Latin American Network Information Center - LANIC

Castro Speaks at Main Anniversary Celebration

FL0501133389 Havana Domestic Radio and Television Services in Spanish 2300
GMT 4 Jan 89

[Speech by President Fidel Castro at the main ceremony marking the 30th
anniversary of the triumph of the Cuban Revolution at Cuba's permanent
Economic and Social Development Exhibit, EXPOCUBA, in Havana--live]

[Text] Please sit down; you'll get tired like that.

Distinguished guests, compatriots:  I don't know what the acoustics are
like here for a ceremony that is not large but where many people are seated
and where the seats extend a considerable distance to the back.  I don't
know if the people in the back can hear well.  I think they said they
could, right?  [crowd murmur]  This may require a little patience on the
part of those participating in this event who are located behind the press.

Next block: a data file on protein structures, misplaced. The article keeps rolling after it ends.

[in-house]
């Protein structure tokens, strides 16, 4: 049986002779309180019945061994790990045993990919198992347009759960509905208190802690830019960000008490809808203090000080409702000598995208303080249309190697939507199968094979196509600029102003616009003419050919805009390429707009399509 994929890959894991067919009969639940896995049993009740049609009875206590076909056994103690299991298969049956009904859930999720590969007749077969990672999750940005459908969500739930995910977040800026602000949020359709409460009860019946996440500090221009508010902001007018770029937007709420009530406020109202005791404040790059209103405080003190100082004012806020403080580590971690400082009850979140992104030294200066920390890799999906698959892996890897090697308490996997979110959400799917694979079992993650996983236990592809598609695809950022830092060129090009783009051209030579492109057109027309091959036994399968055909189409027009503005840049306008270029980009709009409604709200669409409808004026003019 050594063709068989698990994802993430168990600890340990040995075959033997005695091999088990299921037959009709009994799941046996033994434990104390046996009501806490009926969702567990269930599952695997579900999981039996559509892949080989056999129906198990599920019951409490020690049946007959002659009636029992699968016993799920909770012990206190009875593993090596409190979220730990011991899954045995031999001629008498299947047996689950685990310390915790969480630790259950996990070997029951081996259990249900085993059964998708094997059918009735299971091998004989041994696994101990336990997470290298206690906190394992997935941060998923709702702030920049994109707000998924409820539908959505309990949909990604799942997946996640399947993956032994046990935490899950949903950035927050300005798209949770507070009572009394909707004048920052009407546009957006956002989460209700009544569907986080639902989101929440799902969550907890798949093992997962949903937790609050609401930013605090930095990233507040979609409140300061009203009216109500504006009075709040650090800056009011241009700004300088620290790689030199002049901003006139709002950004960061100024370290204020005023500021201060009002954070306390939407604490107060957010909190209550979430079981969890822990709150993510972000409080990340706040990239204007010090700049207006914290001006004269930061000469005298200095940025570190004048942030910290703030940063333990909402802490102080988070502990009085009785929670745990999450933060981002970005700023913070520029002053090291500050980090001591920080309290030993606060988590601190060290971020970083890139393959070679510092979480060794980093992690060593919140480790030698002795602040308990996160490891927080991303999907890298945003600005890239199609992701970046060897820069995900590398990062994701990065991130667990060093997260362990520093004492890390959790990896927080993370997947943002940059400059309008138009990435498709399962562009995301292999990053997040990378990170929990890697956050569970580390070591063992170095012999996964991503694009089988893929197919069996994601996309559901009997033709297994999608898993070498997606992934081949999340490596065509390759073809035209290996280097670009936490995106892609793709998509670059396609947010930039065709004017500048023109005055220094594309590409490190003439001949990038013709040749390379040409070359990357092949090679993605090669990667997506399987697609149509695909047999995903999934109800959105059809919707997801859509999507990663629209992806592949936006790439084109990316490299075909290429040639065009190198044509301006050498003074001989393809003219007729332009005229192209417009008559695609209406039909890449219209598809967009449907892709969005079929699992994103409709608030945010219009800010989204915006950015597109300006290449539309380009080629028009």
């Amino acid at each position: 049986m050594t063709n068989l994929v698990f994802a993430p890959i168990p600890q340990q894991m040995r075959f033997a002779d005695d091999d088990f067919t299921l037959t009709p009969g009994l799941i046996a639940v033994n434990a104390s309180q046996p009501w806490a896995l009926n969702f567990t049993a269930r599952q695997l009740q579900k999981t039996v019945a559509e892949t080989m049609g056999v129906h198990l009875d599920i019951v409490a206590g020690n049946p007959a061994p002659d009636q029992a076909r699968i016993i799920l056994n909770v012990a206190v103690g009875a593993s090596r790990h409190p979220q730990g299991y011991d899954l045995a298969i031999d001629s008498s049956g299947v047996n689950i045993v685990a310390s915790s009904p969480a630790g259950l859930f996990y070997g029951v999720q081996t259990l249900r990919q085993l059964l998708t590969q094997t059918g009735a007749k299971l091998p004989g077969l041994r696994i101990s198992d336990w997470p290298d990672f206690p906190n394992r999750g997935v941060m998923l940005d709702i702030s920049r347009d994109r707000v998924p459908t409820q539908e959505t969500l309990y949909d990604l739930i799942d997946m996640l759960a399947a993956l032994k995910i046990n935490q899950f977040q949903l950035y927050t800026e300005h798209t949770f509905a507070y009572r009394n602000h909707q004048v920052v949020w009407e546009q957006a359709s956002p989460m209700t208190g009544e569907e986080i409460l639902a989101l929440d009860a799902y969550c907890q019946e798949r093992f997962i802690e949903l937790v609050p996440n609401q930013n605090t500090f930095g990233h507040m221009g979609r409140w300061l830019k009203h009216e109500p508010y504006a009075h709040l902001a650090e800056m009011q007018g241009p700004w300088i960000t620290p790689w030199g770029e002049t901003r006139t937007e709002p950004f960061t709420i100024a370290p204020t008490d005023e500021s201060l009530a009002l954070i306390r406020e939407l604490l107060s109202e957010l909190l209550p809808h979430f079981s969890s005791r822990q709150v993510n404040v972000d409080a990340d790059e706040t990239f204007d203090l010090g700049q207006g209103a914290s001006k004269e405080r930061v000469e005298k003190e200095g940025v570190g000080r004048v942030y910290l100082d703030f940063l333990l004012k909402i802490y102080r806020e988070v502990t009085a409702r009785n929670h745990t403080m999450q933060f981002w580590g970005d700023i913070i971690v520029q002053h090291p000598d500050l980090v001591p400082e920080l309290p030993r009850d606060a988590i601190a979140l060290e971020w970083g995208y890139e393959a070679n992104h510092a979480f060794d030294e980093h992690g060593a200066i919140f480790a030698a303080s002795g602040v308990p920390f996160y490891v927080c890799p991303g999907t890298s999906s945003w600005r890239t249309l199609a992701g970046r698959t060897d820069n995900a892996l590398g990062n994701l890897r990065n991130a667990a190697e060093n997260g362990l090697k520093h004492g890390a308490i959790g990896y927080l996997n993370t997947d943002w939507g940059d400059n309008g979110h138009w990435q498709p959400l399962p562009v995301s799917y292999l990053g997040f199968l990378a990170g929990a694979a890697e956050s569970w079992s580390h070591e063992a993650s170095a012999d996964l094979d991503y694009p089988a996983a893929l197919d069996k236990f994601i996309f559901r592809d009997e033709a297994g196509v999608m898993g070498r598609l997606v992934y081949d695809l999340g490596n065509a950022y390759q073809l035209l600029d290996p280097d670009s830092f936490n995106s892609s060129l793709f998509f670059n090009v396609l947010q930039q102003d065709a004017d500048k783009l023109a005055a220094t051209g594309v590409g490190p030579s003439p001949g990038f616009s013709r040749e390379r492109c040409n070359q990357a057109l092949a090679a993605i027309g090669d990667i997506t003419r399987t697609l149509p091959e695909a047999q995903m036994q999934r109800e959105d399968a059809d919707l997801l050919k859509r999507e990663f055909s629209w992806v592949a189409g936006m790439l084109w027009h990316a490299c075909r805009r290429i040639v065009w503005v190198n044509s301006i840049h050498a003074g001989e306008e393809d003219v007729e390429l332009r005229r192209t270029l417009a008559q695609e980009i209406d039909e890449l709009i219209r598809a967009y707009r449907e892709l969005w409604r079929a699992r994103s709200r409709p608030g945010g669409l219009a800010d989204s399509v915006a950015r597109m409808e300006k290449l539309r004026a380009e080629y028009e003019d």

You have made a sort of mural there.  One can see a few dozen--or rather, a
few hundred--people there [chuckles] but you can see the main platform.  We
hope you will remain there, in discipline, and that you will not talk a lot
among yourselves.

First of all, I want to thank the hundreds of hundreds of foreign
visitors--although they are inappropriately called foreign visitors and it
would be better to call them brothers from other countries--who have come
[interrupted by applause] who have come [repeats himself] to our country to
participate with us in the commemoration of this historic date and on this
happy birthday, which is the 30th anniversary of the revolution.

Happy does not mean that everything is done and everything is well.  It
means that we are happy to mark the 30th anniversary of the revolution and
we feel truly grateful for your presence, because our revolution is not
only our project; it is also, in large part, a result of international
support and cooperation.

If this pygmy that is the island of Cuba was able to confront the
imperialist giant, one must say that it would not have been possible
without the support of socialist countries and the progressive and
democratic forces throughout the world.

I am not going to make a long and interminable review of the revolution's